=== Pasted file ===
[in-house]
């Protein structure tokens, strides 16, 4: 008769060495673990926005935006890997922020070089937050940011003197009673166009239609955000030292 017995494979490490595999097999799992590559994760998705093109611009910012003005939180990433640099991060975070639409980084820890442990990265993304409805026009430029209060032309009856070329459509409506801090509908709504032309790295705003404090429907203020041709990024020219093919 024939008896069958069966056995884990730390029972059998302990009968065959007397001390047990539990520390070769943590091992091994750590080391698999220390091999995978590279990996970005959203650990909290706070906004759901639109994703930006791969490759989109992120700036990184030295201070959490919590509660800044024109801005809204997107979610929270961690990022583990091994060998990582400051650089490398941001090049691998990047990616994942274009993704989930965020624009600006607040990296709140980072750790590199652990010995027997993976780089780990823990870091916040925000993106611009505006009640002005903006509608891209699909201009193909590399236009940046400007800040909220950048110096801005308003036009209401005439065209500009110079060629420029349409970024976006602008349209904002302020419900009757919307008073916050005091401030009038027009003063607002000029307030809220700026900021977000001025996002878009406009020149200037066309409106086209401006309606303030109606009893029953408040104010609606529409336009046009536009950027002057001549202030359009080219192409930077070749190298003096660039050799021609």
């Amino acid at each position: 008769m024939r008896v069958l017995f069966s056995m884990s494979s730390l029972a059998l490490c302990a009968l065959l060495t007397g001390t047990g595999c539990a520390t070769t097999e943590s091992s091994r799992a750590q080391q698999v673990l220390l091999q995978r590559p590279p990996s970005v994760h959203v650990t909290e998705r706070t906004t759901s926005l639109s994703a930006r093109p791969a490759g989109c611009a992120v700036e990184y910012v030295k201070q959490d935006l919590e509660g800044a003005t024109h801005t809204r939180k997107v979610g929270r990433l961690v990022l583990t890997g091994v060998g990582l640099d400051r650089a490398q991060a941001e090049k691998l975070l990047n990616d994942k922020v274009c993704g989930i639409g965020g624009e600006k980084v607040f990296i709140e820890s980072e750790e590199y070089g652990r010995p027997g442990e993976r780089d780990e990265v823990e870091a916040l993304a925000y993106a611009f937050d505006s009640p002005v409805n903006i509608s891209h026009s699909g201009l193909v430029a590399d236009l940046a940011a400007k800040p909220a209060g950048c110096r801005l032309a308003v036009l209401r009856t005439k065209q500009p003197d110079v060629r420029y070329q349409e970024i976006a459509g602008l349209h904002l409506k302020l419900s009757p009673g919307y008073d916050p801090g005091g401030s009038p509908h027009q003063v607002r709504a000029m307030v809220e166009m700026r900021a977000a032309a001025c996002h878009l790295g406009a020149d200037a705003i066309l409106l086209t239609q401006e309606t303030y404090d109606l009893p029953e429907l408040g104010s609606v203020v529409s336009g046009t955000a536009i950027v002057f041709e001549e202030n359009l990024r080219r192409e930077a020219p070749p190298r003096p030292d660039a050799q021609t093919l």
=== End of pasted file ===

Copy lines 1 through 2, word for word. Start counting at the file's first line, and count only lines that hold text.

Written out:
[in-house]
């Protein structure tokens, strides 16, 4: 008769060495673990926005935006890997922020070089937050940011003197009673166009239609955000030292 017995494979490490595999097999799992590559994760998705093109611009910012003005939180990433640099991060975070639409980084820890442990990265993304409805026009430029209060032309009856070329459509409506801090509908709504032309790295705003404090429907203020041709990024020219093919 024939008896069958069966056995884990730390029972059998302990009968065959007397001390047990539990520390070769943590091992091994750590080391698999220390091999995978590279990996970005959203650990909290706070906004759901639109994703930006791969490759989109992120700036990184030295201070959490919590509660800044024109801005809204997107979610929270961690990022583990091994060998990582400051650089490398941001090049691998990047990616994942274009993704989930965020624009600006607040990296709140980072750790590199652990010995027997993976780089780990823990870091916040925000993106611009505006009640002005903006509608891209699909201009193909590399236009940046400007800040909220950048110096801005308003036009209401005439065209500009110079060629420029349409970024976006602008349209904002302020419900009757919307008073916050005091401030009038027009003063607002000029307030809220700026900021977000001025996002878009406009020149200037066309409106086209401006309606303030109606009893029953408040104010609606529409336009046009536009950027002057001549202030359009080219192409930077070749190298003096660039050799021609």